Last night I was at the 2007/08 launch of the Melbourne University Entrepreneurs’ Challenge (MUEC), one of Australia’s premier business plan competitions.
There are a host of business plan competitions around Australia (e.g. RMIT, Swinburne, UQ) and the world (e.g. Harvard, UC Berkeley, Oxford), and the number is growing rapidly. A Business Week article last year cited over 350 business plan contests globally in 2006, double the number that identified in 2002.
How do they work?
A typical competition involves a number of stages, including an initial concept outline, a full business plan, and (for finalists) the opportunity to pitch to venture capitalists and other potential investors.
Various training, mentoring and networking opportunities are provided along the way to help contestants form a team, develop their concept, and prepare for the competition milestones.
What’s the benefit?
While most business plan competitions offer $10,000 or more in prize money and in-kind services, the main benefits for participants (even the winners) are experience and contacts.
Of course, winning has its advantages (e.g. Dynamic Hearing has licensed its technology for hearing aids), and even being a runner-up can help (e.g. Southern Innovation received funding from one of the judges).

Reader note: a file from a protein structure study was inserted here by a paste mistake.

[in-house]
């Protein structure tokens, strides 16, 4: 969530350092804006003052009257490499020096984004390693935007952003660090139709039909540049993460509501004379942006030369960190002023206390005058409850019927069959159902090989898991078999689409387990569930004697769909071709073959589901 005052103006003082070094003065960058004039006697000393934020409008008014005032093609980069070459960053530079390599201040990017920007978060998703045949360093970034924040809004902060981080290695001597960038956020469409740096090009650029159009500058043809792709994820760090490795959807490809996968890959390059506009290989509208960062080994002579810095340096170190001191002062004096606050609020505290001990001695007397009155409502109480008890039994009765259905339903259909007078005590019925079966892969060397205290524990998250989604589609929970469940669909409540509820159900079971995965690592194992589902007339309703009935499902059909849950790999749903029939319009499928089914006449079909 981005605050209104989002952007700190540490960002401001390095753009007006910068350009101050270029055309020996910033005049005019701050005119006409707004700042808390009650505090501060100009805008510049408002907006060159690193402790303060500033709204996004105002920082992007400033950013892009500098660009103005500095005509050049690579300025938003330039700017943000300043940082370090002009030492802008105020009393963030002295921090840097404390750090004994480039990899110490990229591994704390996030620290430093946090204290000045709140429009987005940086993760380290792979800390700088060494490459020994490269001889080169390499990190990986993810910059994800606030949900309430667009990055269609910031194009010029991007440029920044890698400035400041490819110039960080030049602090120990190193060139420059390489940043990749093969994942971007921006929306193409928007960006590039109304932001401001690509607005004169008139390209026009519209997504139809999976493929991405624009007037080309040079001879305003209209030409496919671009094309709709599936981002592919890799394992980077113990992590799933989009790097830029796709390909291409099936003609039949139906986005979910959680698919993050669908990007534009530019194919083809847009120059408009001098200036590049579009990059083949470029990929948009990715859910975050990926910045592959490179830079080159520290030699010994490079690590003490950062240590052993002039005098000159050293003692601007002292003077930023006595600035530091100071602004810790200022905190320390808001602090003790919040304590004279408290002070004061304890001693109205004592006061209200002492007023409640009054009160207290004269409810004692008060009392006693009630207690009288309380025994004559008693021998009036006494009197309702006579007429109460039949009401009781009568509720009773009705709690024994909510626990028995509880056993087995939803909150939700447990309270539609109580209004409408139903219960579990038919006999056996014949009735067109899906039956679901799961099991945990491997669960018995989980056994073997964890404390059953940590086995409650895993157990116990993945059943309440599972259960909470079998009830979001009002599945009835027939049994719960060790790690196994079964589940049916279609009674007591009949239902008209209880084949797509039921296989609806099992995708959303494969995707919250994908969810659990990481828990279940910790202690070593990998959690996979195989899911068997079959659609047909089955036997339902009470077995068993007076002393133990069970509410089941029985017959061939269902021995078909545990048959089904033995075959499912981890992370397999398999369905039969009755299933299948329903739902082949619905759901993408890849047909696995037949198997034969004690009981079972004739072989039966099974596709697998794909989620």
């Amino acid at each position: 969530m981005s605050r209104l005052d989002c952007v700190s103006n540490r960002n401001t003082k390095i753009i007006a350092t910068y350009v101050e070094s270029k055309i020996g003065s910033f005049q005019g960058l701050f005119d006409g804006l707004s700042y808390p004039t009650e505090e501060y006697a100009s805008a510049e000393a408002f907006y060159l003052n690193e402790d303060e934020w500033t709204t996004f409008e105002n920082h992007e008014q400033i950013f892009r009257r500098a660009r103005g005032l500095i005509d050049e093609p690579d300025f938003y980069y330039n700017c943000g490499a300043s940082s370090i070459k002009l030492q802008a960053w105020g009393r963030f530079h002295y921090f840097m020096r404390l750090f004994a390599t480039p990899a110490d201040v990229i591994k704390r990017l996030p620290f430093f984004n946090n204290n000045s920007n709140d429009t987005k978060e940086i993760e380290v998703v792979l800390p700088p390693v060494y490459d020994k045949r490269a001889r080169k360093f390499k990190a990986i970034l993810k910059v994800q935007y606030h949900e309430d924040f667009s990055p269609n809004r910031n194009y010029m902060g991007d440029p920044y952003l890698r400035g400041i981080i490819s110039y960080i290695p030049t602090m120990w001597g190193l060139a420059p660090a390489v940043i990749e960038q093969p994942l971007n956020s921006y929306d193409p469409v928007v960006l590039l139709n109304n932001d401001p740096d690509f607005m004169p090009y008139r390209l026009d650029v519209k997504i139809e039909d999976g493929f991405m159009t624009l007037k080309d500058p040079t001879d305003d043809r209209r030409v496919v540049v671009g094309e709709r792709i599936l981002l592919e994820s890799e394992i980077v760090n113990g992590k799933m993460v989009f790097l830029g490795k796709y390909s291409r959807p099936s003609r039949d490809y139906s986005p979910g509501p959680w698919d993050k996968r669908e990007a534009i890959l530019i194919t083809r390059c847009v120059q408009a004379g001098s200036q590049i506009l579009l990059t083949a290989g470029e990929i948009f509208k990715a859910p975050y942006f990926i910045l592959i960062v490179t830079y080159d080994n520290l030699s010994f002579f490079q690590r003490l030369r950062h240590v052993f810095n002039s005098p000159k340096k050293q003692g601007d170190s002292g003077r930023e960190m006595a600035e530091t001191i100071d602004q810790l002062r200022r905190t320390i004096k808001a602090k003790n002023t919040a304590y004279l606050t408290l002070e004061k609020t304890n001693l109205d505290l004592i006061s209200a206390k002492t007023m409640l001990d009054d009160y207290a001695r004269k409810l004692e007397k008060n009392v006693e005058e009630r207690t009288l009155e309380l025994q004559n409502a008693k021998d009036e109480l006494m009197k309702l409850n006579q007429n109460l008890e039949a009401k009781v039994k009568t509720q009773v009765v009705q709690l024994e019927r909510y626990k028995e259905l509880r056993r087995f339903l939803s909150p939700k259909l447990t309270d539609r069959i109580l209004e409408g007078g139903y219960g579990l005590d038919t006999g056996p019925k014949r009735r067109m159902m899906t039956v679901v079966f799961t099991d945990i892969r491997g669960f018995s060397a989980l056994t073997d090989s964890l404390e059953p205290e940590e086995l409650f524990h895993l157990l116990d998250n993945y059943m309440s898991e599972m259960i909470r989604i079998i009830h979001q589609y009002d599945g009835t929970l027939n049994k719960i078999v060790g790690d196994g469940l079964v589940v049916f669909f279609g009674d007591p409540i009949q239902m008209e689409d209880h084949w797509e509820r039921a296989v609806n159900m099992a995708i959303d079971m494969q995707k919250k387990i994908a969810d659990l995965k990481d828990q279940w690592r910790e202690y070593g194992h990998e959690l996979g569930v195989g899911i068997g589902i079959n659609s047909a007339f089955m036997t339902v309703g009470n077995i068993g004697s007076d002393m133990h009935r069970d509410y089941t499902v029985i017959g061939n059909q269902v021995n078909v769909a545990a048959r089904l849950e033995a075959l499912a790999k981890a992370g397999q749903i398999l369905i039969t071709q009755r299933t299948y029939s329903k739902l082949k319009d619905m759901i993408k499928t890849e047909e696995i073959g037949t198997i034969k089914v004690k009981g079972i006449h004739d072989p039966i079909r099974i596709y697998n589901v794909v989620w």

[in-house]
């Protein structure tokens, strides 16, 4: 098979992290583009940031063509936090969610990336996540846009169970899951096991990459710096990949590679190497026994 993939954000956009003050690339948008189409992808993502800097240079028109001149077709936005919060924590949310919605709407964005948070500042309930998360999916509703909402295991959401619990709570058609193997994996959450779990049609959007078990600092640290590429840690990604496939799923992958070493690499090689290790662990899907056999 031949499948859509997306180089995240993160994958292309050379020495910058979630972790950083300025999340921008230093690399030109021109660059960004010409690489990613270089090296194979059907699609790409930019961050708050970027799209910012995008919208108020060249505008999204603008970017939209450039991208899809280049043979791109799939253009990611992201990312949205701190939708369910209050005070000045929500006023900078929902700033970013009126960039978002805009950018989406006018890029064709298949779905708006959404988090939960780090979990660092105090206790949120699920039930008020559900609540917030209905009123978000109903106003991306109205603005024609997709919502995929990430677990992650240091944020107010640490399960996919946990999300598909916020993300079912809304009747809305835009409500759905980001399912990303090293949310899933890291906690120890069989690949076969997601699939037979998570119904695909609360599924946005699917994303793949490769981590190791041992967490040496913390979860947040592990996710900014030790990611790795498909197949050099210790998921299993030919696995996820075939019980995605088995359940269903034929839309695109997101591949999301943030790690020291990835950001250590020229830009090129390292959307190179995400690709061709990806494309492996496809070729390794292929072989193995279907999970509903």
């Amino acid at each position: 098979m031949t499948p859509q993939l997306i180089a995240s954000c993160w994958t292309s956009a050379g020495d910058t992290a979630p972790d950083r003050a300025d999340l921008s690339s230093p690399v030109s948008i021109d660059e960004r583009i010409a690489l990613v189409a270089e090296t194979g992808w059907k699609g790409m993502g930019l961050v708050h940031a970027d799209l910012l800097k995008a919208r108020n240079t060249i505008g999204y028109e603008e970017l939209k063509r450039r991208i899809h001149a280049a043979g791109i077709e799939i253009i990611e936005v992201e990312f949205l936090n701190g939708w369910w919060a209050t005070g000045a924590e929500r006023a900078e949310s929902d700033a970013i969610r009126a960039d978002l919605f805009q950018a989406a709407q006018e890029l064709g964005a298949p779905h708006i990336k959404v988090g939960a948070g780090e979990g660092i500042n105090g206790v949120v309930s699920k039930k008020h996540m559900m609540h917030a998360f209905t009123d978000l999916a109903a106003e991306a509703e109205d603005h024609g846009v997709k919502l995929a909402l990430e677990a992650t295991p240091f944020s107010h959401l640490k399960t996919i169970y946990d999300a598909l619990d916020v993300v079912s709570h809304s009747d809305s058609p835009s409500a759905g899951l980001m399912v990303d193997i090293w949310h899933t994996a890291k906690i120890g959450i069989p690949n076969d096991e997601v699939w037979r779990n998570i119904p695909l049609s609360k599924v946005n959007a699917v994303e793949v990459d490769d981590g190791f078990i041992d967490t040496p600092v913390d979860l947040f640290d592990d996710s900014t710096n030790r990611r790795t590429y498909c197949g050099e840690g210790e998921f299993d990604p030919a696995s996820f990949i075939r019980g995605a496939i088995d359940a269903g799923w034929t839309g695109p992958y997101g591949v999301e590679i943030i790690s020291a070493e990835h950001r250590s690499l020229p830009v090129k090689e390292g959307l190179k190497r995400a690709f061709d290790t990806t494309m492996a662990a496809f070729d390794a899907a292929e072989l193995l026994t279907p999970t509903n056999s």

But it’s worth remembering that winning ain’t everything. A great business plan does not always lead to a great business. And sometimes a plan that failed to make the finals becomes a thriving business (e.g. Komodo CMS).
Taking a broader perspective, business plan contests help connect and encourage people who share a passion for entrepreneurship. Compared to other places (most notably San Francisco), Australia’s entrepreneurial community is relatively undeveloped. So, to my mind, this makes events like MUEC even more important.
Should you enter a business plan competition?
If you’re an established entrepreneur, with a track record and good connections, I’d say don’t bother. Just get on with launching your business … and consider offering your services as a judge or mentor!
But if you’re an aspiring entrepreneur, taking part in a contest can provide valuable experience and contacts. And while most competitions are affiliated with a university, you often don’t need to be a student yourself – just make sure you’ve got one or two people from the relevant institution in your team.
* If you’ve entered a business plan competition previously and want to share your experiences, please get in touch at latentfuture (at) gmail (dotcom).